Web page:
• changes in the number and kind of serial homologs are a principal theme in animal evolution
  • Williston's Law: page 55
  • to modular and repetitive, add:
  • symmetry
  • polarity
  • Williston / Bateson: key - modular, symmetry, and polarity
Chapter 2: Monsters, Mutants, and Master Genes
  • 5 - 7% of newborn sheep, at one time in Utah: cyclopia -- one eye
  • due to ewe ingesting a toxin / teratogen around the 14th day of gestation
  • teratogen: cyclopamine produced by the corn lily Veratrum californicum (teras, Greek, monster; tyranno); from wiki:
cyclpamine prevents the fetal brain from dividing into two lobes (holoprosencephaly) and cause the development of a single eye (cyclopia). It does so by inhibiting the hedgehog signaling pathway (Hh). Cyclopamine is useful in studying the role of Hh in normal development, and as a potential treatment for certain cancers in which Hh is overexpressed. 
Note: wiki says the farm was in Idaho; Sean Carroll said this originated in Utah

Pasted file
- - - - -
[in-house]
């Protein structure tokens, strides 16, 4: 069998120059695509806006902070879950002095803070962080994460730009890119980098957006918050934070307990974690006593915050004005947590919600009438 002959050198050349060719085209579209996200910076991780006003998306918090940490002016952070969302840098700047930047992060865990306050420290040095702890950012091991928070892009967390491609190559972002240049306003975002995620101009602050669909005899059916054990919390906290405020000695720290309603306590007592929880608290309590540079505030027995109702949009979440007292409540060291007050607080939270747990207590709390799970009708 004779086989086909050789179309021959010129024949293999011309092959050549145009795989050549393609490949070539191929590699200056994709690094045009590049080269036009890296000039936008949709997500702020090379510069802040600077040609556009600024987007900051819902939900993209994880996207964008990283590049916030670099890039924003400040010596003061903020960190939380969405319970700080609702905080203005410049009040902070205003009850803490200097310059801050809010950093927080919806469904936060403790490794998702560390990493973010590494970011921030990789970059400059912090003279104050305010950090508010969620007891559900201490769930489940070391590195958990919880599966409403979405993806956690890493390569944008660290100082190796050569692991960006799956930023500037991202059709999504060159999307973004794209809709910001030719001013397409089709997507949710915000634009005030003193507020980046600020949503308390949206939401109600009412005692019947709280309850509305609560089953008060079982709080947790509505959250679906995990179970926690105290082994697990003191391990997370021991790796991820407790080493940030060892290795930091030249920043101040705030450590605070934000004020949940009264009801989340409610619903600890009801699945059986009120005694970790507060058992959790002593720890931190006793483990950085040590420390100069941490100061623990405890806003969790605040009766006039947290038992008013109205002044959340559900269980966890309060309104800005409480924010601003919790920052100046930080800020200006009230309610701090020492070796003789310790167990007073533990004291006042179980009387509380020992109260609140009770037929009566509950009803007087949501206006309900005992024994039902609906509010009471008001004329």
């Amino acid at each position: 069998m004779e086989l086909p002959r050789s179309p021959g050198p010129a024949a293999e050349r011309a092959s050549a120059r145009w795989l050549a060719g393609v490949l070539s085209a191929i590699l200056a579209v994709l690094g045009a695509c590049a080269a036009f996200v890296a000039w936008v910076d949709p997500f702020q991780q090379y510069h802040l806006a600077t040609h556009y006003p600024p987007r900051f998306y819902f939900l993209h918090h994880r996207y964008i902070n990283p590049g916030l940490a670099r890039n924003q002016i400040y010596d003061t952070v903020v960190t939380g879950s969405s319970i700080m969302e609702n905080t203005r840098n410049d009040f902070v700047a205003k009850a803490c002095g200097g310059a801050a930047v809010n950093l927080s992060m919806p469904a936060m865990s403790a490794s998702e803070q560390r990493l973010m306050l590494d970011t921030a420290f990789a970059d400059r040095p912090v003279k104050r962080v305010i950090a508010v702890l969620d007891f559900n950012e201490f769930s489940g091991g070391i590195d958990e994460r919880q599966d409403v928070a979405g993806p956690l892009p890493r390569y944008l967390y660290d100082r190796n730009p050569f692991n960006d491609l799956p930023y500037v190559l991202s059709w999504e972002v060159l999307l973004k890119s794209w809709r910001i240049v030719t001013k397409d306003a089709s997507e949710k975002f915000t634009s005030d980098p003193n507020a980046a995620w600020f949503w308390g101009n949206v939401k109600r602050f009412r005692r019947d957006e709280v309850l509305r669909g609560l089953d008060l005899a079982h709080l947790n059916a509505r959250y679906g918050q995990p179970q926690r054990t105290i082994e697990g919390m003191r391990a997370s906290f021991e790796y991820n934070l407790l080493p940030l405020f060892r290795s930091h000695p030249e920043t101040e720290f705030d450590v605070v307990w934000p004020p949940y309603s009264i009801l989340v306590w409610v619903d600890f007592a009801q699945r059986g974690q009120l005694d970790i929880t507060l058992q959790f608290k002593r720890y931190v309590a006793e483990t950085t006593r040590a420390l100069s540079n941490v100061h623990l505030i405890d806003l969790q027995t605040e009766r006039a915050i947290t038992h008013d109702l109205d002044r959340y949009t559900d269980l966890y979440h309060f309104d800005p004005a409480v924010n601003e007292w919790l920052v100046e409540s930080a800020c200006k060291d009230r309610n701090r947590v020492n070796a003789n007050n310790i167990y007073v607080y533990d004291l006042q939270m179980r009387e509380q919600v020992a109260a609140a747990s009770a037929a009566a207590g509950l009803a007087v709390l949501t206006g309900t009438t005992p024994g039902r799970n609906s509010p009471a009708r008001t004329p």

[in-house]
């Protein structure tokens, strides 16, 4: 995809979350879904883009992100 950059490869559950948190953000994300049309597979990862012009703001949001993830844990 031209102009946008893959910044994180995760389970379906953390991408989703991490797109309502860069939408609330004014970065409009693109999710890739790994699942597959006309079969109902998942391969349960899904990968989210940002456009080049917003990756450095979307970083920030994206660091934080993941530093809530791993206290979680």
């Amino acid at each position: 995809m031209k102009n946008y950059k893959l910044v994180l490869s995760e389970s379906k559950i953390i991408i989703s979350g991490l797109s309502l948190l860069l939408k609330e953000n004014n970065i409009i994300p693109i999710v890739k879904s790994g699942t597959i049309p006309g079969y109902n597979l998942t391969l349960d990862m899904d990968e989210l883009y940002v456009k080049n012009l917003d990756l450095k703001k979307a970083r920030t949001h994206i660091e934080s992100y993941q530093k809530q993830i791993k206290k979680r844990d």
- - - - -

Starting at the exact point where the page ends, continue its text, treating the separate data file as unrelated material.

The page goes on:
Chapter 3: From E. coli to Elephants: homeotic genes with homeoboxes are called Hox genes for short. See this article, from 2012 regarding animals, Hox genes, and sponges. Animals, by definition, contain Hox genes; sponges do not, apparently contain Hox genes, but sponges are considered animals. The author's suggest at the linked story: "At some point in the murky depths of their ancestry, sponges lost bona fide Hox and ParaHox genes!"

Chapter 6: The Big Bang of Animal Evolution: Evo Devo and Williston's Law allows us to speculate on animal history prior to the "Big Bang in Biology": the Cambrian Explosion.

Chapter 7: Little Bangs: Wings and Other Revolutionary Inventions
evolution of the paper clip: Philadelphia, Wright, Reeve, and Gem (current common paper clip)